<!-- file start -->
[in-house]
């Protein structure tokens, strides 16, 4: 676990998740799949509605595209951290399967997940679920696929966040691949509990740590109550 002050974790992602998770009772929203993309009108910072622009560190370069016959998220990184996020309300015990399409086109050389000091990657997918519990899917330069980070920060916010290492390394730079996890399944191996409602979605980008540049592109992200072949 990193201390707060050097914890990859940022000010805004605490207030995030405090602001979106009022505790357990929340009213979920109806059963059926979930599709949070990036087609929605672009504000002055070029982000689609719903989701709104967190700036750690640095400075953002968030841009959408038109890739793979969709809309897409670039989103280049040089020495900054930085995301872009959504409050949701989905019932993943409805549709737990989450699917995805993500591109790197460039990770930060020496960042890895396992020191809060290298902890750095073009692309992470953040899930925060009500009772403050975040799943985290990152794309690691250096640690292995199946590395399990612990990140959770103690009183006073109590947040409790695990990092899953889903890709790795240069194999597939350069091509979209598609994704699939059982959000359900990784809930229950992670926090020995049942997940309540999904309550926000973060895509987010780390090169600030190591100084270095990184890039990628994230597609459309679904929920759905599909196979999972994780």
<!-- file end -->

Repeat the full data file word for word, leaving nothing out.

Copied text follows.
[in-house]
């Protein structure tokens, strides 16, 4: 676990998740799949509605595209951290399967997940679920696929966040691949509990740590109550 002050974790992602998770009772929203993309009108910072622009560190370069016959998220990184996020309300015990399409086109050389000091990657997918519990899917330069980070920060916010290492390394730079996890399944191996409602979605980008540049592109992200072949 990193201390707060050097914890990859940022000010805004605490207030995030405090602001979106009022505790357990929340009213979920109806059963059926979930599709949070990036087609929605672009504000002055070029982000689609719903989701709104967190700036750690640095400075953002968030841009959408038109890739793979969709809309897409670039989103280049040089020495900054930085995301872009959504409050949701989905019932993943409805549709737990989450699917995805993500591109790197460039990770930060020496960042890895396992020191809060290298902890750095073009692309992470953040899930925060009500009772403050975040799943985290990152794309690691250096640690292995199946590395399990612990990140959770103690009183006073109590947040409790695990990092899953889903890709790795240069194999597939350069091509979209598609994704699939059982959000359900990784809930229950992670926090020995049942997940309540999904309550926000973060895509987010780390090169600030190591100084270095990184890039990628994230597609459309679904929920759905599909196979999972994780």